Deluxe bedroom parents' refuge from life's stress


Decompression: An enlarged home offers respite through French doors into a spacious master bedroom bathed in natural light.

November 28, 1999|By Rachel Sams | Rachel Sams,CONTRIBUTING WRITER

From the outside, Deb and Mike Crawford's Colonial blue split-level home in Severn looks a lot like most suburban houses. But if you walk in, go up the stairs and turn left, you'll find a master bedroom that's far from your typical square with windows.

You pass through a set of French doors into a room that appears to be glowing. A skylight and an expansive Palladian window that takes up much of the north wall allow natural light to pour in, and the pale yellow walls reflect that light. Walk between two columns and you'll see the Crawfords' four-poster oak bed; above the bed, the ceiling rises to a peak, accentuated by two crossbeams.

This is where the Crawfords go to escape the stress that inevitably comes with working and raising a family. "When you walk in, you go through the French doors and the columns and you're going away from everything else, all the stress," Deb Crawford said. "We wanted somewhere we could just go and relax, just decompress."

The idea for the Crawfords' "dream bedroom" began to take shape when the family -- she, a 37-year-old computer specialist; he, a 36-year-old contract manager for Computer Sciences Corp.; plus twin daughters Ashley and Danielle, 11 -- realized they were quickly outgrowing the house they'd lived in for a decade.

They looked into buying a new home, but realized that houses in Anne Arundel County cost more than they wanted to pay. Besides, they realized, they liked their house, their neighborhood and their daughters' school; the only problem was that they needed more space.

So, last year the Crawfords added about 720 square feet to their house. The addition included a new bathroom, bedroom and laundry room, as well as expansion of the existing master bedroom and bathroom. The entire project cost them about $90,000, whereas buying a new home would have cost upward of $300,000.

The Crawfords say the addition gave both them and their daughters more privacy. Still, the daughters share a downstairs bedroom and bathroom. "We have a house with five bedrooms and they're sharing a room," laughed Deb Crawford. The girls loved the cozy bedroom with the yellow walls and low ceiling so much they decided they both wanted to live there.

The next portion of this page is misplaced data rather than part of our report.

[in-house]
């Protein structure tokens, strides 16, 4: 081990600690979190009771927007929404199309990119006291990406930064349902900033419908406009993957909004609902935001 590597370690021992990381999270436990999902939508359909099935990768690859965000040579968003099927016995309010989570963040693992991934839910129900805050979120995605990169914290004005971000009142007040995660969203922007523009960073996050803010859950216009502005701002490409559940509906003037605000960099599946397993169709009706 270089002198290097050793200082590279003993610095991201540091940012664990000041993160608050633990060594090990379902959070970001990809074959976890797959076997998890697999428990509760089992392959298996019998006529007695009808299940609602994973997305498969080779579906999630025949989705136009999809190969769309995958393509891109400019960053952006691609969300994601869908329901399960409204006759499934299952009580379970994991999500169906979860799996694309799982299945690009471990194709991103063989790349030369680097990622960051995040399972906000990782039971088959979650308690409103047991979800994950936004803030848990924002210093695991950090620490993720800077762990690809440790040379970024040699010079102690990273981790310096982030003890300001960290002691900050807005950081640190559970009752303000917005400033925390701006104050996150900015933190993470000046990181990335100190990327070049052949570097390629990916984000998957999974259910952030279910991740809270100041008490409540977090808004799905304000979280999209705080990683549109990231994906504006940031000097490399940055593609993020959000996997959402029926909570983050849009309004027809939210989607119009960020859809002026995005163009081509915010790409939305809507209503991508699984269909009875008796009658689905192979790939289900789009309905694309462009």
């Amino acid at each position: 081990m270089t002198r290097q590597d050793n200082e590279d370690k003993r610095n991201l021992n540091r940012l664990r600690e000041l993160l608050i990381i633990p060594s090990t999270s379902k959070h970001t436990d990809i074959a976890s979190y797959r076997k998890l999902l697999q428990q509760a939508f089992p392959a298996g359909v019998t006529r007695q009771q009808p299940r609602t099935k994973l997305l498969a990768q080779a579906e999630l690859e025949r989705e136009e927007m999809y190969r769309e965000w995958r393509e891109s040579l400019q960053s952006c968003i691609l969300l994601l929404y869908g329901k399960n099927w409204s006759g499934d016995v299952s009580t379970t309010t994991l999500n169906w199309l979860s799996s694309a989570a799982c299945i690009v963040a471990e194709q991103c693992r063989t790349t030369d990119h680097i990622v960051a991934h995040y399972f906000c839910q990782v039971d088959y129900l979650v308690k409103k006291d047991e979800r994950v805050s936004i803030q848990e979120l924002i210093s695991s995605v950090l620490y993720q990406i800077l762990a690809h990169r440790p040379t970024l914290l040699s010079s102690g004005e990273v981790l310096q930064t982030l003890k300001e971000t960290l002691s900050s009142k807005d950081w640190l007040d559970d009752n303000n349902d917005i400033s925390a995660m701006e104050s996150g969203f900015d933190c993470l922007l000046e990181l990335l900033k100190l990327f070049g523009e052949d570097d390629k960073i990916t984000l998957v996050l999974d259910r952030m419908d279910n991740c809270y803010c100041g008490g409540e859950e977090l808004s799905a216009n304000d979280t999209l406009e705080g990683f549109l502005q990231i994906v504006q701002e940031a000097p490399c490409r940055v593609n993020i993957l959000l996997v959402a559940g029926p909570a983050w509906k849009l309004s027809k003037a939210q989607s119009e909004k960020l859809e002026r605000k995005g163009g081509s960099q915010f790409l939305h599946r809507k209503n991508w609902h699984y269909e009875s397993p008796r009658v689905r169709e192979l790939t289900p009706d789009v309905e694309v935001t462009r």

Mike Crawford said the master bedroom allows the couple to escape from the noise of daily life. "Because [the room] was an addition, it's away from the main part of the house," he said. "We have more than one door we can close to reduce any noise. It's always quiet -- it doesn't matter what time of day it is."

The new rooms suit the couple's lifestyle perfectly, Deb Crawford said. She and her husband get up at different times to go to work; because their closet is in the entryway to their bedroom, she can close the French doors and get dressed in the morning without disturbing her husband.

The master bathroom was also designed to be a place where the Crawfords could escape.

The bathroom's walls are off-white tinged with pink, and the floor is tiled in a pattern of gray, blue, pink and cream, colors that reappear in the accent tile of the walk-in shower. A skylight above the shower admits natural light without sacrificing privacy.

The cabinets under the sink have lights tucked under them, so with the flip of a switch you can find your way around the bathroom at night. There's a novelty touch as well: another switch turns on blue and pink light bulbs that shine through a pane of glass in a tiled seat in the shower.

Lighting plays a major role in the redesigned bedroom and bathroom. In the bedroom, white wall sconces conceal lights directed upward, while lights focusing downward are hidden in a chair rail molding. All in all, there are about 40 lights in the room. "It's really open, really bright," Mike Crawford said. "There's a lot of natural light during the day, and at night there are a lot of accent lights you can turn on."

The addition was designed and built by Severn contractor Frank Sanderson. The work took about three months. He remodeled the Crawfords' kitchen about five years ago and, when it came time to create their dream bedroom, they knew they wanted Sanderson to do the work.

"When you spend a lot of money, you don't want anyone else to have the same thing," Sanderson said.

The bedroom received an honorable mention in Better Homes and Gardens' 1998 Home Improvement Contest and may be featured in the magazine in January or February 2000, Deb Crawford said.

When the Crawfords bought their house 11 years ago, "it was all we could afford," she said. "We've upgraded it to what we actually wanted as years have gone by." That effort has led to the peaceful, cheerful bedroom they'd always dreamed about. "I'm glad we did it," added her spouse. "It's a room we really enjoy being in, and it's functional as well."

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